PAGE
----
8. 8. Why are Cities (Not) Interested in CIPA?• Cities with a larger population are more likely to participate in the CIPA project. Larger cities tend to involve citizens more because of their need to address diverse demands (Ebdon, 2000). • Cities with greater organizational stability are less likely to participate in the CIPA project. Without major governing crises, significant economic downturns, or social disorder, public officials tend to treat business as usual, and have very low incentives to make changes in the existing process or managerial system.
  9. 9. • Cities with greater organizational openness are more likely to participate in the CIPA project. Openness is especially important in engaging citizens in performance measurement. Epstein, et al. (2000) suggest that if a local government does not have an open organizational culture, it is unlikely to sustain citizen engagement and use innovative approaches to measure performance of public services. • Bureaucratic norms, such as the emphasis on professional expertise, organizational control, administrative stability, and efficiency, are generally contradictory to the value of citizen involvement (Kweit and Kweit, 1981).
  10. 10. • Cities that are concerned about the information from performance measurement being used politically in elections are less likely to participate in the CIPA project.
  11. 11. What it Entails • It emphasizes collaboration among citizens, elected officials, and city staff in developing performance measures, thereby enhancing the political credibility of performance measurement and increasing the likelihood that the information will be used in the decision-making process, • It emphasizes the citizen perspective in the development of performance measures so that performance measurement is not totally oriented toward managerial needs, • It emphasizes the dissemination of performance measurement information to the public so that citizens can use the information to hold their government accountable.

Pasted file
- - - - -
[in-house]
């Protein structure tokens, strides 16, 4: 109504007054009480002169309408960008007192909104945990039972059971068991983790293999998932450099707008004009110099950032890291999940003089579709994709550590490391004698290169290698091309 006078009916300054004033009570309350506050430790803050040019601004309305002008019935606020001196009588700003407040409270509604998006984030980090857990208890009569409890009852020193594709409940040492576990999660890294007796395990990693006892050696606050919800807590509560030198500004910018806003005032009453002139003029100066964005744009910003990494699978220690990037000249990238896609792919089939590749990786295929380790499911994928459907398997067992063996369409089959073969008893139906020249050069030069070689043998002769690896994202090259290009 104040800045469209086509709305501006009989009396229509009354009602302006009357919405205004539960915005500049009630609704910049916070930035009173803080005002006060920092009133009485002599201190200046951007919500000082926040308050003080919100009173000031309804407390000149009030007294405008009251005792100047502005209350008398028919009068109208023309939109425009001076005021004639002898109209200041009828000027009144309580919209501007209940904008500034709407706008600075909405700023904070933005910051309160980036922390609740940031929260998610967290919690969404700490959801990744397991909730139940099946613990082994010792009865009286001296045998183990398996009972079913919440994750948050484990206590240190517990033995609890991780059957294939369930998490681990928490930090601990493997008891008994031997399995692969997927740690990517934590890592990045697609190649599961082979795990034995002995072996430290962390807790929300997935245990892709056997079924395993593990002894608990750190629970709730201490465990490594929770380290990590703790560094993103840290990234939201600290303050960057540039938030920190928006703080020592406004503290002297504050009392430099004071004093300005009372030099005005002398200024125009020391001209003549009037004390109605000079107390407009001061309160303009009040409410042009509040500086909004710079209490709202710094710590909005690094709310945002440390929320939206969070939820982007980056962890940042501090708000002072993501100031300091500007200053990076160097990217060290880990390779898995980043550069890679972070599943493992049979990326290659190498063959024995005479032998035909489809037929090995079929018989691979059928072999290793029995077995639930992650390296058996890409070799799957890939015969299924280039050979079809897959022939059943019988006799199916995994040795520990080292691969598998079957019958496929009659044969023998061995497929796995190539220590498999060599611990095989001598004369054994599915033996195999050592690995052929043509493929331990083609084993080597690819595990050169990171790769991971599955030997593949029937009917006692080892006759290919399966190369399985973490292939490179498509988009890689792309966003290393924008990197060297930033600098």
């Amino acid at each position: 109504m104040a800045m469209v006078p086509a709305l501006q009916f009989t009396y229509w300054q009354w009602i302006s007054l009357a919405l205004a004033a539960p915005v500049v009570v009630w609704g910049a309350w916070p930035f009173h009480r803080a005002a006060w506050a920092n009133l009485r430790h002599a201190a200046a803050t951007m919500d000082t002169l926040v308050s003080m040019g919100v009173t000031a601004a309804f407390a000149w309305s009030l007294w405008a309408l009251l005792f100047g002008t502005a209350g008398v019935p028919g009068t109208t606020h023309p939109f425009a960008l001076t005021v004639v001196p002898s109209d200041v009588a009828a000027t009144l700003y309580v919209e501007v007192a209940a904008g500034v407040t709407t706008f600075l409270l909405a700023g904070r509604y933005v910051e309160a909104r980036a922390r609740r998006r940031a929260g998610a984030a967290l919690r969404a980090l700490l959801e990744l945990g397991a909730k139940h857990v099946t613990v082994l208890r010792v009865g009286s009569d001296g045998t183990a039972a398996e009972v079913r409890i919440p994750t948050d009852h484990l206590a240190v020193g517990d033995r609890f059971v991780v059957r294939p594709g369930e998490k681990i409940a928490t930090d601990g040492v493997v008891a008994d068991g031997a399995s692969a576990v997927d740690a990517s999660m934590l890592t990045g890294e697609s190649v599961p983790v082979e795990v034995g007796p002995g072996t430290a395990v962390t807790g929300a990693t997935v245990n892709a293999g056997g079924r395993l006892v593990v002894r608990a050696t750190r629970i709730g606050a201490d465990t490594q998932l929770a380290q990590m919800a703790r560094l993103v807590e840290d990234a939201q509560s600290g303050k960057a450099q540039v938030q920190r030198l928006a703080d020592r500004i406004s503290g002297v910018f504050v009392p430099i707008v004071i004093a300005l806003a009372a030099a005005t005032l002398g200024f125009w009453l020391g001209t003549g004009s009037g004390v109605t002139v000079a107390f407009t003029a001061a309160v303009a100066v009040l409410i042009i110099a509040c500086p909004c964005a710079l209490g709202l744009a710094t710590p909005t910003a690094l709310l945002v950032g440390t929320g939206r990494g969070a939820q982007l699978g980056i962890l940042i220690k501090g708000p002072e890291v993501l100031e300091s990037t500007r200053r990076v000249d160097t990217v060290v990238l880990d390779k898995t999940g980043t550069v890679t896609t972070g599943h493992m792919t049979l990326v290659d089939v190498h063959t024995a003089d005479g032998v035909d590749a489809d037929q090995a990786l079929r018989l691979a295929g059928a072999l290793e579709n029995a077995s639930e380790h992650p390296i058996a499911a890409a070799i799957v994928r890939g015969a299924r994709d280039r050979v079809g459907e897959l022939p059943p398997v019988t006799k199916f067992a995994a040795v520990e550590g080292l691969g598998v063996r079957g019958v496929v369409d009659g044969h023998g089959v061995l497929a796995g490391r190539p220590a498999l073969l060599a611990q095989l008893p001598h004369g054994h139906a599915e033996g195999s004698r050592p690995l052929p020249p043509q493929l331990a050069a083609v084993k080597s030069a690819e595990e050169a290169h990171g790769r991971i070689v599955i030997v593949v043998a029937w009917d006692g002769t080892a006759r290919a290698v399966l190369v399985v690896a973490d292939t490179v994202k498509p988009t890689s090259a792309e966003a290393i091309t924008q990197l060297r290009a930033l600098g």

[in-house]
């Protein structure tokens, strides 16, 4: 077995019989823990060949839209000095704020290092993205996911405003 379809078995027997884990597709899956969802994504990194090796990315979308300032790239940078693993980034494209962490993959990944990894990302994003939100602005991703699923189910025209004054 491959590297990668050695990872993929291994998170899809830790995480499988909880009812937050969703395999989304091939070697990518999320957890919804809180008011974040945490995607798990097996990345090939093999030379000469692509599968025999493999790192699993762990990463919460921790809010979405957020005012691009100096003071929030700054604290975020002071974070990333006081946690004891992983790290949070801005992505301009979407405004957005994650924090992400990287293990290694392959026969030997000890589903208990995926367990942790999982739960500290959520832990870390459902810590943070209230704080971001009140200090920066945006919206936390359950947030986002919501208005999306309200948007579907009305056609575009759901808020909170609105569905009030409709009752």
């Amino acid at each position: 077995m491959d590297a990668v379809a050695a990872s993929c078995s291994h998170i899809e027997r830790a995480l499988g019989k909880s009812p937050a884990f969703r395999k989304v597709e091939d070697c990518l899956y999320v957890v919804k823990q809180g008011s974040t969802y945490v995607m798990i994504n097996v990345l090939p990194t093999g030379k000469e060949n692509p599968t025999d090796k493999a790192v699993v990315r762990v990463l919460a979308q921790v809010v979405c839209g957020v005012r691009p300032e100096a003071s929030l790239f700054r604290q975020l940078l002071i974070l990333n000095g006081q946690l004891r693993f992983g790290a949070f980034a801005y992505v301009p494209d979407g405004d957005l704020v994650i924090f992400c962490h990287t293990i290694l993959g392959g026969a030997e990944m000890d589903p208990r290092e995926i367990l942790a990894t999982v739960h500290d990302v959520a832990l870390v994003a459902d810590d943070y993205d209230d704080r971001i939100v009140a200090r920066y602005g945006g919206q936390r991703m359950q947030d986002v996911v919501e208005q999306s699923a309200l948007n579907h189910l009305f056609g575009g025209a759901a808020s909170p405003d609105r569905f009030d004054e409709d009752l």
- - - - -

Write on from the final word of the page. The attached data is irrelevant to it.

12. 12. CIPA Activities • Formation of citizen performance teams in each pilot city • Selection of service area(s) • Solicitation of citizen input about selected service area(s) • Development of citizen-based performance measures • Integration of performance measures into budgeting • Data collection and establishment of activity-based management • Performance reporting using citizen-initiated performance measures • Regularization of citizen performance teams and CIPA in the budget process • Expansion of CIPA to other service areas • Performance benchmarking based on citizen-initiated performance measures • Project Evaluation
  13. 13. How it Works • Citizens identify the programs to be measured, • Citizens state the purpose and desired outcomes of the programs, • Citizens select the measures or indicators of the programs, • Citizens set standards for performance and outcomes, • Citizens monitor and report results and program accomplishments.
  14. 14. First-Year Lessons • The first year of the CIPA project confirmed the significance of citizen involvement in performance measurement. The project team has found that although citizens do not negate the usefulness of traditional performance measures (e.g., cost efficiency, program outcome, and impact measures), they almost always suggest the need to measure the quality of customer service, including the professionalism of public employees. This element is often ignored by municipal performance measurement systems, with the exception of police departments.
  15. 15. Group Work • As a government employee, what do the citizens expect from you?